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Displaying posts with the tag: neural-crest [Clear Filter]

Biotagging: Behind the scenes (and beyond)

Posted by on May 16th, 2017

“It finally got accepted!”, fol­­lowed by “It’s finally out!” about a month later. I am certain this ‘finally’ feeling about their paper is very familiar to those well-acquainted with the peer review process, and it was no different for our recently published Resource article. The ‘biotagging paper’, as we call it within the Sauka-Spengler lab,[…]

Post-doctoral position in Skeletal Evo-Devo: Canada

Posted by on October 28th, 2016

A post-doctoral position is available in the Franz-Odendaal Bone Development Lab to study the developmental basis of the vertebrate ocular skeleton in a comparative context. Highly motivated and independent individuals with excellent interpersonal skills are encouraged to apply. The successful applicant will take a key role in our research program which spans evo-devo, developmental genetics[…]

Postdoctoral position in Skeletal Development: Nova Scotia, Canada

Posted by on September 19th, 2016

A post-doctoral position is available in the Franz-Odendaal Bone Development Lab to study the developmental basis of the vertebrate ocular skeleton in a comparative context. Highly motivated and independent individuals with excellent interpersonal skills are encouraged to apply. The successful applicant will take a key role in our research program which interests spans evo-devo, developmental[…]

Revisiting the classics: coupling embryology with genomics to alter cell fate

Posted by on July 13th, 2016

Comment on “Reprogramming of avian neural crest axial identity and cell fate“, Science 352, 1570-1573, (2016). Marcos Simoes-Costa, Department of Molecular Biology and Genetics, Cornell University Marianne Bronner, Division of Biology and Biological Engineering, California Institute of Technology   In the 19th century, most embryologists (i.e. precursors to developmental biologists) accepted the germ layer theory[…]

From our sister journals- April 2016

Posted by on April 29th, 2016

Here is some developmental biology related content from other journals published by The Company of Biologists.           New neural crest EMT reporter Stewart and colleagues describe a novel neural crest EMT reporter for rapid in vivo drug screening in zebrafish. They use to identify a small-molecule EMT inhibitor that blocks this process by activating retinoic[…]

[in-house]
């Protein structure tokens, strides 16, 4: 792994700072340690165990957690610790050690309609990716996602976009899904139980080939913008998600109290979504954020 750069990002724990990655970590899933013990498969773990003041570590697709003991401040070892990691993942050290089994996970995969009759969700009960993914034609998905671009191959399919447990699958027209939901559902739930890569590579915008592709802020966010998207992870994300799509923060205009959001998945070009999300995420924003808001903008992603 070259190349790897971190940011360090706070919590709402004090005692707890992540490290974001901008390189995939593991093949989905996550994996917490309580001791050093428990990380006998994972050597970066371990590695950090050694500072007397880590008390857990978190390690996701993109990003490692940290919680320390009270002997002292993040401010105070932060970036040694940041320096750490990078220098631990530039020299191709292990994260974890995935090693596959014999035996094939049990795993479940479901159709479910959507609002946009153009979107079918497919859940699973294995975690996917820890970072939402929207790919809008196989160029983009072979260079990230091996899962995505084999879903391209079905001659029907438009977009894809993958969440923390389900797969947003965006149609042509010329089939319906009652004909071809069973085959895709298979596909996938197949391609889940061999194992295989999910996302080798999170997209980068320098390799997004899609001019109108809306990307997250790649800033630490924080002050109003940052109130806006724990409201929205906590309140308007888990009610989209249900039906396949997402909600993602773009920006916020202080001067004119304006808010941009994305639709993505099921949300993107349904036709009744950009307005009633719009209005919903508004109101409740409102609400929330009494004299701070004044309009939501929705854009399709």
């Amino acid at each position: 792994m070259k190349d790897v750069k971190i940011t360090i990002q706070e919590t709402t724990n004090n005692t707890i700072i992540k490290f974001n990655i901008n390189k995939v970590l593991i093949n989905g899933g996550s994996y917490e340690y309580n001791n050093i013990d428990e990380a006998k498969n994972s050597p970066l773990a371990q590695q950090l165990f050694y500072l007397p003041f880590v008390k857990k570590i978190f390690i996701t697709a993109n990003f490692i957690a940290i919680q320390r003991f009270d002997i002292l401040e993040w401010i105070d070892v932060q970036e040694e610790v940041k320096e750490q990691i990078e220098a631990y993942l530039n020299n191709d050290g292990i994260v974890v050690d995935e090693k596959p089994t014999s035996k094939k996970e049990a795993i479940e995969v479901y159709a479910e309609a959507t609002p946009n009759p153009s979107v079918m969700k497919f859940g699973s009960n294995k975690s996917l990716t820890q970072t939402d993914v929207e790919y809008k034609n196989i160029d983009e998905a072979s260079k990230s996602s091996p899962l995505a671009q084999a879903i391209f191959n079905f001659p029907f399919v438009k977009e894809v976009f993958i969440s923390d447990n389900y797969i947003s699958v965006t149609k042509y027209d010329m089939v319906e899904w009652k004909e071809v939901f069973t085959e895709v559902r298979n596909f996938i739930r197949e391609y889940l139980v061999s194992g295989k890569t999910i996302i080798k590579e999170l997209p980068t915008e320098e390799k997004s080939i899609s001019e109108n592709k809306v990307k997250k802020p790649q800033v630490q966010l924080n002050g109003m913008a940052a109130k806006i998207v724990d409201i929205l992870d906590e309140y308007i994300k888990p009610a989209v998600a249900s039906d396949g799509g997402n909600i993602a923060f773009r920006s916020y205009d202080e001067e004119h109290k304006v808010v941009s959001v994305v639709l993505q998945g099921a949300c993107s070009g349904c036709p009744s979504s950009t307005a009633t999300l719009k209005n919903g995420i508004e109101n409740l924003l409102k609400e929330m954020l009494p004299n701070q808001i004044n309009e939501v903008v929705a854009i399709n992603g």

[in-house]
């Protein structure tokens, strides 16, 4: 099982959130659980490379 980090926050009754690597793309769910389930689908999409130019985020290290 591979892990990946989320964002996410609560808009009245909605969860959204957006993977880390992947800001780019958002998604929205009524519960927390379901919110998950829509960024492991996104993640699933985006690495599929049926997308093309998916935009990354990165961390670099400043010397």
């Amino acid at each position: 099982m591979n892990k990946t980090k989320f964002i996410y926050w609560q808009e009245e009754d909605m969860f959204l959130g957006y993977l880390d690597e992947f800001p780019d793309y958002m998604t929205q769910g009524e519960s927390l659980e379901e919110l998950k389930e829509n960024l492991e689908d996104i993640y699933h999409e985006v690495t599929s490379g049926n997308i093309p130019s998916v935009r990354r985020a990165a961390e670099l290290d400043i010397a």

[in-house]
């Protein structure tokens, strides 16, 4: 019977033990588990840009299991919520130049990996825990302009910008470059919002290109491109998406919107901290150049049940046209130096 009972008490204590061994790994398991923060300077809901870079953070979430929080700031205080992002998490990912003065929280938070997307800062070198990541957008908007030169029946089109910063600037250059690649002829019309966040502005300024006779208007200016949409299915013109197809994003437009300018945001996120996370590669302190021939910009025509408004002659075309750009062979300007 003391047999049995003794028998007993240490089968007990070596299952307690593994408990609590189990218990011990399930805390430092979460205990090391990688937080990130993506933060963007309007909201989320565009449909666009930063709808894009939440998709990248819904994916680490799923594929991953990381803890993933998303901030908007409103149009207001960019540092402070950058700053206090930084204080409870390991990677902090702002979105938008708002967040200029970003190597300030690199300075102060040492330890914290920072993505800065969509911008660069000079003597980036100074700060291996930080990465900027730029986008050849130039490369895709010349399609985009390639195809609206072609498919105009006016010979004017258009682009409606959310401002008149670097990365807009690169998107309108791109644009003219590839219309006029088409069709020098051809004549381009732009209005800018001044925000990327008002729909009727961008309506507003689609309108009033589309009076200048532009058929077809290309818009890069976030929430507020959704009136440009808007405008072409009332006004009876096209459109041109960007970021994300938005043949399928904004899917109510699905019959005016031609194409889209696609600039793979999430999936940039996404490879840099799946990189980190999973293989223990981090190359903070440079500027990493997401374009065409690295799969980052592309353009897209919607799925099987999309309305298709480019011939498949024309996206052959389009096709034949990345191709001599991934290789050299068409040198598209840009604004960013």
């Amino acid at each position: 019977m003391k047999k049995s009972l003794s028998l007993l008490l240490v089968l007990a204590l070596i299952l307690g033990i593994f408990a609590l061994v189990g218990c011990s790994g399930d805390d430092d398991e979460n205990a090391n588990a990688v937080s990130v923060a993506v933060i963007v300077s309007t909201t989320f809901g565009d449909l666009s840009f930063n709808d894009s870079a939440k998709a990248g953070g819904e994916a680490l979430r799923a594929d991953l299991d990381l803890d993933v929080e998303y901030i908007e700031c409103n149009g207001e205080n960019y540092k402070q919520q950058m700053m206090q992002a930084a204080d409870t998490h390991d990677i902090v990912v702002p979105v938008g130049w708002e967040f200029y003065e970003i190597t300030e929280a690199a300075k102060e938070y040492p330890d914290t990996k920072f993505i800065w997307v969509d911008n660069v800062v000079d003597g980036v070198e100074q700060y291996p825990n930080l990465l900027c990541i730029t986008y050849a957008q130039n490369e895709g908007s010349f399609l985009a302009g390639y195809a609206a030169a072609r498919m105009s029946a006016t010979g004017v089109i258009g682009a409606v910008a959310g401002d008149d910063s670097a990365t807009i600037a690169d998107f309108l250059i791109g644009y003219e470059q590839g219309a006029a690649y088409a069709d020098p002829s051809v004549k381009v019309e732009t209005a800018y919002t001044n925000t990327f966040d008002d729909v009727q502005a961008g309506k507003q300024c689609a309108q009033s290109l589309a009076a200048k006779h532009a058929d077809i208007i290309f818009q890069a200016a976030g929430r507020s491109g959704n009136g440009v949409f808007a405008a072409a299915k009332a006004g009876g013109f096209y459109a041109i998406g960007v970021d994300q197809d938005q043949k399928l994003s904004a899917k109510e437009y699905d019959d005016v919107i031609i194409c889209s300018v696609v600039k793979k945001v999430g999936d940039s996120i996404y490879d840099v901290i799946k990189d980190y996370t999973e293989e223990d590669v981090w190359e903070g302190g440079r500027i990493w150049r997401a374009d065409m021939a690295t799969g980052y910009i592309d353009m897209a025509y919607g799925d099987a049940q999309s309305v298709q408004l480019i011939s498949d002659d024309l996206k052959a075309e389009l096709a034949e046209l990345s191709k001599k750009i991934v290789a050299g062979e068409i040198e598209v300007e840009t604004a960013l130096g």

Interview with Beddington medal winner Elena Scarpa

Posted by on April 21st, 2016

Every year, the British Society for Developmental Biology (BSDB) awards the Beddington Medal to the best PhD thesis in developmental biology. The 2016 award went to Elena Scarpa, who did her PhD with Roberto Mayor at University College London (UCL). We caught up with Elena at the BSCB/BSDB Spring meeting, and we asked her about[…]

From our sister journals- March 2016

Posted by on March 18th, 2016

Here is some developmental biology related content from other journals published by The Company of Biologists.           Drosophila as a model to study human disease The latest issue of Disease Models & Mechanisms highlights the translational impact of Drosophila research. In this issue, Moulton and Letsou review several Drosophila models of human inborn errors of[…]

Mouse-human neural crest chimeras: Not only a matter of black and white

Posted by on February 25th, 2016

The neural crest arises between neural and non-neural ectoderm and represents a somatic cell type with unique properties of multipotency. The neural crest cells (NCCs) migrate throughout the body and differentiate into a diverse array of cell types and tissues including the peripheral nervous system, enteric and sensory nervous system, Schwann cells, skin melanocytes, as[…]

Migratory neuronal progenitors in Tunicates provide insights into Neural Crest evolution

Posted by on December 24th, 2015

Tunicates are the invertebrates most closely related to us, forming a monophyletic clade with the vertebrates, known as Olfactores. Tunicates, often erroneously referred to as “urochordates” (a junior synonym and thus a taxonomically invalid term), have revealed many insights into the development and evolution of chordate- or vertebrate-specific tissues and organs, such as the notochord,[…]

Animal models for studying neural crest development: is the mouse different?

Posted by on April 28th, 2015

In the latest issue of Development, Elias Barriga, Paul Trainor, Marianne Bronner and Roberto Mayor have contributed a Spotlight article that discusses conserved and non-conserved aspects of neural crest development across vertebrates, and highlights potential concerns or caveats regarding the use of the mouse for the analysis of early neural crest development. The piece raises a number[…]